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J Interv Card Electrophysiol. 2015 Mar;42(2):83-9. doi: 10.1007/s10840-014-9964-1. Epub 2015 Jan 16.

Ventricular fibrillation: are swine a sensitive species?

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Division of Cardiovascular Diseases, Department of Medicine, University of Alabama at Birmingham, Birmingham, AL, USA.



Legislation and sentiment have pushed large-animal electrophysiological research from the canine to the swine model. Anecdotal experience suggests that the swine is particularly sensitive to ventricular fibrillation (VF) induction, and radiofrequency ablation studies are consistent with this. Currently, no data exist directly comparing the VF threshold (VFT) in humans to swine. Because of the perceived difference in vulnerability to VF induction, we hypothesized that the VFT would be lower in swine compared to humans.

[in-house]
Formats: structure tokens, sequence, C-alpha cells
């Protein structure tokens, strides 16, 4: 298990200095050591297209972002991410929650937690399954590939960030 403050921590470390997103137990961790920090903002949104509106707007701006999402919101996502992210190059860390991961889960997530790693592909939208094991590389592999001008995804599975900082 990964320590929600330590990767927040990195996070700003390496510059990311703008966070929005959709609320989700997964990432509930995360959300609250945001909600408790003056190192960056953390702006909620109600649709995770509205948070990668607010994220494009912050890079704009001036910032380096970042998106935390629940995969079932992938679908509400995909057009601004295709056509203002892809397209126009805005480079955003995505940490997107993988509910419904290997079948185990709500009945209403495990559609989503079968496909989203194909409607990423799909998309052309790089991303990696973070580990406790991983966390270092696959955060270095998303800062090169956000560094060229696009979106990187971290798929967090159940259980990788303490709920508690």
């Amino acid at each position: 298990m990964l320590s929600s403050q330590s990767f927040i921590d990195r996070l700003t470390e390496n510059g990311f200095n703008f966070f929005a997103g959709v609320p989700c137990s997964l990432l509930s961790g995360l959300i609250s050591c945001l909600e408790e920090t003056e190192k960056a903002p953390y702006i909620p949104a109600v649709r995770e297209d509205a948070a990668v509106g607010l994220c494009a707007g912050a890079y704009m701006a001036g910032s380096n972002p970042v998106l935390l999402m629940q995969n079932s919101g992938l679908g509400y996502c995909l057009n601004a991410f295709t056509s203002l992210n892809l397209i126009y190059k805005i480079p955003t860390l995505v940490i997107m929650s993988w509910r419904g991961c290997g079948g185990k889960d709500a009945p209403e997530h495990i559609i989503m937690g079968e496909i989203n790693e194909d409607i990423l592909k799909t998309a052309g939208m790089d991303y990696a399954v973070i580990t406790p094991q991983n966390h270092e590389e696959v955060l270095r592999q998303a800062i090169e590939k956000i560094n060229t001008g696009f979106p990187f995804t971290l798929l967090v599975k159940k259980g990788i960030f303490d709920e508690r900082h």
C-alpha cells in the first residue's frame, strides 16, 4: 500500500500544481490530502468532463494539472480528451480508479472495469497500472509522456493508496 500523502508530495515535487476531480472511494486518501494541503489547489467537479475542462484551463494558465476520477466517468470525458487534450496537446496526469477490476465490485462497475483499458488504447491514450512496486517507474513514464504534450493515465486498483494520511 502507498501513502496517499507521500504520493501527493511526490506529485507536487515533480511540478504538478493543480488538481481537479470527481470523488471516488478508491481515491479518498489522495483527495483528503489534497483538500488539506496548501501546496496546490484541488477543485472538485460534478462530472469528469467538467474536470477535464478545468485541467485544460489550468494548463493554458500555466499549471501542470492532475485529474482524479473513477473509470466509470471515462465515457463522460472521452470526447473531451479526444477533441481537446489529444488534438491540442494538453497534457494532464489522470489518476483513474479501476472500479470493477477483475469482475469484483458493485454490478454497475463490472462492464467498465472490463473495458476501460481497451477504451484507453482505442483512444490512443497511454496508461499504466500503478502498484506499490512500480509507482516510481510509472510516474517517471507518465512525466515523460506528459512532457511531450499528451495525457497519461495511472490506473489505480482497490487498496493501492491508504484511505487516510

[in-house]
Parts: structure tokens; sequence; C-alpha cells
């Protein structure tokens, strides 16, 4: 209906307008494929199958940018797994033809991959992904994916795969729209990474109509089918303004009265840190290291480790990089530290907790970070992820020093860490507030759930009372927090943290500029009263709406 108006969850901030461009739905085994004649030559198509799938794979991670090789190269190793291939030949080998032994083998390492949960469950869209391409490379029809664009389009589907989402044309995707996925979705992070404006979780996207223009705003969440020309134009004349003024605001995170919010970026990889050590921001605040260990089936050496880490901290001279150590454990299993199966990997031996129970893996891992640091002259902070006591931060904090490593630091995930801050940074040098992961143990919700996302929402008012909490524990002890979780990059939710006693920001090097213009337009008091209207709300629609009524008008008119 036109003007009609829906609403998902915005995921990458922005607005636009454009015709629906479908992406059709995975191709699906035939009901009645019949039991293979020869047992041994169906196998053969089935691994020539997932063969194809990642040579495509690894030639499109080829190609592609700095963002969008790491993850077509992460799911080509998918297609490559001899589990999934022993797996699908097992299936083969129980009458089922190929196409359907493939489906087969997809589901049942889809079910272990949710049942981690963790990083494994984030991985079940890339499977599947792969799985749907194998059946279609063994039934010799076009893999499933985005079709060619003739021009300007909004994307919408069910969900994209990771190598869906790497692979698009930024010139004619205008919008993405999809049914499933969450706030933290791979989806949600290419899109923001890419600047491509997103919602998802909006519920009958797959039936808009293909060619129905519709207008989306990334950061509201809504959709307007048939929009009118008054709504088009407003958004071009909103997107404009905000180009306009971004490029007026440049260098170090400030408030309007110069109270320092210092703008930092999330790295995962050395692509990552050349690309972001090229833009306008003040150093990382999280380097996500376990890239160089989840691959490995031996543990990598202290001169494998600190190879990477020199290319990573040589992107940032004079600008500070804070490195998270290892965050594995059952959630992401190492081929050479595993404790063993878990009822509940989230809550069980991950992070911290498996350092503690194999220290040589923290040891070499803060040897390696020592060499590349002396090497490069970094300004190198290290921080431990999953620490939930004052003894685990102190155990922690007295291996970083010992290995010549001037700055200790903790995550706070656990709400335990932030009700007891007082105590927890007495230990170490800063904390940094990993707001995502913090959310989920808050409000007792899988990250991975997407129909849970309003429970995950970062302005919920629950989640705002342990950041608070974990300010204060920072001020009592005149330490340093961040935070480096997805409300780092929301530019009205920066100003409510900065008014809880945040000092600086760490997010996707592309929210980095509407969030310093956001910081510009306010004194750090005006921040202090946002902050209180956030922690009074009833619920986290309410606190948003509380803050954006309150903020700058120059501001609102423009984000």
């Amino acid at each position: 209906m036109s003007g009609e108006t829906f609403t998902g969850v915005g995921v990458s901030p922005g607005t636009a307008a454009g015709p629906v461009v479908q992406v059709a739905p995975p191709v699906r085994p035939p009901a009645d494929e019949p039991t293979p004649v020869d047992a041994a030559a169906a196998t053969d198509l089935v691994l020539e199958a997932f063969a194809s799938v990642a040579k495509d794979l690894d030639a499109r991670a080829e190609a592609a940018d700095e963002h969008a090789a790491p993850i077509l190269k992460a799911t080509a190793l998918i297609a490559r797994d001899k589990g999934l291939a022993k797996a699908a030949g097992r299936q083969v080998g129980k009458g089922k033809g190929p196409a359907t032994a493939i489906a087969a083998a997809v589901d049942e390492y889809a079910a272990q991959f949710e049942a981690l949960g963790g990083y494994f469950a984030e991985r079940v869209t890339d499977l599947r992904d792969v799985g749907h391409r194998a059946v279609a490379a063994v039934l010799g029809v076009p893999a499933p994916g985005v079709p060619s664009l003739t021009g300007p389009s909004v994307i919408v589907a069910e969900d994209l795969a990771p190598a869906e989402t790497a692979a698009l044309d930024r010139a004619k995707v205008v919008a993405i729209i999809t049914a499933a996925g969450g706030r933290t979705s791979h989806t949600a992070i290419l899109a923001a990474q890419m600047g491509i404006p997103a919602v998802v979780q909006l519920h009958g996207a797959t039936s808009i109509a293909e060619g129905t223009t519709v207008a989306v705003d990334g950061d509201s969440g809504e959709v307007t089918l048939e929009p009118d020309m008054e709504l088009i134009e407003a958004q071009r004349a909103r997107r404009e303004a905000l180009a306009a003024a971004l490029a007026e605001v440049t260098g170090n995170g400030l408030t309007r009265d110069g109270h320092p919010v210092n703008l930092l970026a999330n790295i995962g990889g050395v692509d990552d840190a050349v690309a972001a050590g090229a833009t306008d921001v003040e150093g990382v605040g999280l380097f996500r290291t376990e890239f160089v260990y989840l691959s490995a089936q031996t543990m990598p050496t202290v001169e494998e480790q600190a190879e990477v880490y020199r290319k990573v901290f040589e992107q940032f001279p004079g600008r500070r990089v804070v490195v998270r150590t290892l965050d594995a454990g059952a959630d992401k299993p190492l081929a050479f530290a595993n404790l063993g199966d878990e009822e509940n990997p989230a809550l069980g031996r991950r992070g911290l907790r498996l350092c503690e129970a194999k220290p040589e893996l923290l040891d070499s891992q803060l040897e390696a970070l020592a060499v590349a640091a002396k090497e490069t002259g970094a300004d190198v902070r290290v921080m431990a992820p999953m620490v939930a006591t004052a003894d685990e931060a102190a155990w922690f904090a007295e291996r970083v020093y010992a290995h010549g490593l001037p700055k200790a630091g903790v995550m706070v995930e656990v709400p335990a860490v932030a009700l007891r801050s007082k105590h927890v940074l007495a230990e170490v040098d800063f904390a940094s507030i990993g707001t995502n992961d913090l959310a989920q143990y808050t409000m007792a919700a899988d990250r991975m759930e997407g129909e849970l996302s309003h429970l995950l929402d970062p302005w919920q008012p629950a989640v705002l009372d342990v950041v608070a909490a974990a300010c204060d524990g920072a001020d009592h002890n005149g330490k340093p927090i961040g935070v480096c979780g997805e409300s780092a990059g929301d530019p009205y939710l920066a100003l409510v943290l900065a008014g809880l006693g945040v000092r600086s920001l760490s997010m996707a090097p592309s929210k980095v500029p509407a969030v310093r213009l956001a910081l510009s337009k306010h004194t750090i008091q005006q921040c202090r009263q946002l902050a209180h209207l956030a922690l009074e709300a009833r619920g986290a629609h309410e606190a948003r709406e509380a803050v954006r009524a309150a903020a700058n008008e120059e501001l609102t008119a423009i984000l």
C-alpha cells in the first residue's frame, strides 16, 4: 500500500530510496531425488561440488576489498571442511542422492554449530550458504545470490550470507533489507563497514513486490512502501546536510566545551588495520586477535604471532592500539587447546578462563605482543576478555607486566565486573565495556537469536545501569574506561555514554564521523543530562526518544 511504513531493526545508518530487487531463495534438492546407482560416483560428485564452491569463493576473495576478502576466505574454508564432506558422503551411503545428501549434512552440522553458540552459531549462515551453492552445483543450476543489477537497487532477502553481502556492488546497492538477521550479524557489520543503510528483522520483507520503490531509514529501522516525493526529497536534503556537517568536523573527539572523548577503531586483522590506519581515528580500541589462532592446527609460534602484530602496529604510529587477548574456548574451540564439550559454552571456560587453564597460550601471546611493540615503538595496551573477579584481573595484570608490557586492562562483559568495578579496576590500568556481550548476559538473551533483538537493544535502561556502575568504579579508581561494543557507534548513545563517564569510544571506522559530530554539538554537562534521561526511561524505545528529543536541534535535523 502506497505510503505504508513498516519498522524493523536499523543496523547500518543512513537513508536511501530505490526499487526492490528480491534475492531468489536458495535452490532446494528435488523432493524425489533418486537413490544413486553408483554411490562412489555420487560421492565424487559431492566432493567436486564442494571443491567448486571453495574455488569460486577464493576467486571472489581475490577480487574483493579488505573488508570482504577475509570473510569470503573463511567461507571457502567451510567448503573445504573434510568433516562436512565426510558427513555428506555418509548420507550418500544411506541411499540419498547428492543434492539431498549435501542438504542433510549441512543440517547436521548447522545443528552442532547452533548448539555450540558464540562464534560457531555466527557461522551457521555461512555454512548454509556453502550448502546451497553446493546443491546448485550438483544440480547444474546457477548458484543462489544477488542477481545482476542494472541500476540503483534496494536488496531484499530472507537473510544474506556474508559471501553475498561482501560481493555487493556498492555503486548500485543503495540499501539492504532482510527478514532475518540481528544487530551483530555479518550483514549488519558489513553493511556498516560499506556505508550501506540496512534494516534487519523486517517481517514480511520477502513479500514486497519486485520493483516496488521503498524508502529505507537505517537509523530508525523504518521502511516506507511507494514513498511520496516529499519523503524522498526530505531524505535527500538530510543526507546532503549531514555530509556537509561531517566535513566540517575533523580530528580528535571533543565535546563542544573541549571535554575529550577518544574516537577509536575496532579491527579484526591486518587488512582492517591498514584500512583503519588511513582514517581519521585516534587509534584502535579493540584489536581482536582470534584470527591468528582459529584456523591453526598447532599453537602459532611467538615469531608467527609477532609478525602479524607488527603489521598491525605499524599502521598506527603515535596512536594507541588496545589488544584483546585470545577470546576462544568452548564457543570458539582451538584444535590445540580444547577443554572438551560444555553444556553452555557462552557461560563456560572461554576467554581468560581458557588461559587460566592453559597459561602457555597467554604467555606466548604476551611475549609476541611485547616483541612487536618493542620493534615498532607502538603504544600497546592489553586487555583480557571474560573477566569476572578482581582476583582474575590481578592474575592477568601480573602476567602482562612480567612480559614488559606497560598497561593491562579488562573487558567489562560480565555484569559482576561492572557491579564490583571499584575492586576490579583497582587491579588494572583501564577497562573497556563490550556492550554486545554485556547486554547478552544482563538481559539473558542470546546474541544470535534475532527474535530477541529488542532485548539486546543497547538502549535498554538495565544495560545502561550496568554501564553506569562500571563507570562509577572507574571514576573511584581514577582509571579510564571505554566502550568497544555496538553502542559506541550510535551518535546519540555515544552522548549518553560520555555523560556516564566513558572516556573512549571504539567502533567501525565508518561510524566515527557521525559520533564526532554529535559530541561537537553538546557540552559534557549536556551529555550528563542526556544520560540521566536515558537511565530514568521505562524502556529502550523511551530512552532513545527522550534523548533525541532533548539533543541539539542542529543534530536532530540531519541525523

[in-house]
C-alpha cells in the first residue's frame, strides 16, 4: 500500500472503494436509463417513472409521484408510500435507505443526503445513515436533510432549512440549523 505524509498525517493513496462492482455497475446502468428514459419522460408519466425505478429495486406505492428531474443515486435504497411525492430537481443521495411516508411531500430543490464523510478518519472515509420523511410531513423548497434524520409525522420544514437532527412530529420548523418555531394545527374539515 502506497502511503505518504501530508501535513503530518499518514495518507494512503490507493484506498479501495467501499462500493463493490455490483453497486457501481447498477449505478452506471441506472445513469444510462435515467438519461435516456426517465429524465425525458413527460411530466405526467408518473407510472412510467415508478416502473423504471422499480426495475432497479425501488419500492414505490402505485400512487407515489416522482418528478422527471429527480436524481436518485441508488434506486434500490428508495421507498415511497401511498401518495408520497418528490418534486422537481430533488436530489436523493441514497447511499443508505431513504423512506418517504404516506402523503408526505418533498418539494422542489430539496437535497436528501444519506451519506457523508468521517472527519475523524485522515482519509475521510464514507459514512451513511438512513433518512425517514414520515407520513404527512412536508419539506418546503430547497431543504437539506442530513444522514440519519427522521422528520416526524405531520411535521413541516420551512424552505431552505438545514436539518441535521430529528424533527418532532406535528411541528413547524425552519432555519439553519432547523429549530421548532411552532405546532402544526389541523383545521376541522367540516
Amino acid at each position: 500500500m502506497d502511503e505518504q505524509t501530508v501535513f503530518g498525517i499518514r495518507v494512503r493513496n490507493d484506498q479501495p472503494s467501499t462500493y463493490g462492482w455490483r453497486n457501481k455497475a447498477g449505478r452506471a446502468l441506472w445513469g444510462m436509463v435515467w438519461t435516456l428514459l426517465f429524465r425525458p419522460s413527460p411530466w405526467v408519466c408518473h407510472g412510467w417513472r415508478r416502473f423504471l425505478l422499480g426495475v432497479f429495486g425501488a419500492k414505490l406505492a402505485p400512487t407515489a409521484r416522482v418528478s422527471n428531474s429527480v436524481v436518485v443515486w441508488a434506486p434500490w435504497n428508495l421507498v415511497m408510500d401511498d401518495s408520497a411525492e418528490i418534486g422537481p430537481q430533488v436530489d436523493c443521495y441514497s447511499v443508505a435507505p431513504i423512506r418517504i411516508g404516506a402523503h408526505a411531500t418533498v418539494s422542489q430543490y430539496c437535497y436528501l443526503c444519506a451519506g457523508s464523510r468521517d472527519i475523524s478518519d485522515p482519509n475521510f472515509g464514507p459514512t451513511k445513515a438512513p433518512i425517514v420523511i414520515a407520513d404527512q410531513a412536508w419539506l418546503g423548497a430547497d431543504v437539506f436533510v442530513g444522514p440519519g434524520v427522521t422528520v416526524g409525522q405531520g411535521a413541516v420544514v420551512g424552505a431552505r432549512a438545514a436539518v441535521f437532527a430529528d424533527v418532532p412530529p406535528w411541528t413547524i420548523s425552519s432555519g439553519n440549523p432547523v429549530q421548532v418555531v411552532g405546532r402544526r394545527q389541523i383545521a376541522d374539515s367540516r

Six anesthetized open-chested swine, 31 ± 2 kg, were studied that were part of an ongoing study with up to 6 h of previous closed-chest percutaneous pacing with repeated VF cycles. Similar to the human study of Horowitz et al., 24 pulses of 4 ms each were applied at a rate of 100 Hz during the ST segment to the epicardium via a pair of 7-mm diameter platinum electrodes whose centers were 15 mm apart. Current was increased until VF was induced.


The swine right ventricle (RV) VFT was 9.7 ± 2.1 mA [median = 9.0, interquartile range (IQR) = 7.8-12.0], and the left ventricle (LV) VFT was 10.7 ± 2.2 mA [median = 10.5, IQR = 8.8-12.5] (p = NS). Horowitz reported the RV VFT in six patients as 24.3 ± 5.2 mA [median = 24.5, IQR = 19.0-29.3] and the LV VFT in ten patients as 33.6 ± 9.5 mA [median = 36.5, IQR = 27.3-42.3] (p = .11). Both the RV and LV VFTs were lower for swine (p < 0.003), and each of the mean and median VFTs for the ventricles together was one third that of the humans.


Swine are about three times as sensitive to the electrical induction of VF as are humans.

[Indexed for MEDLINE]

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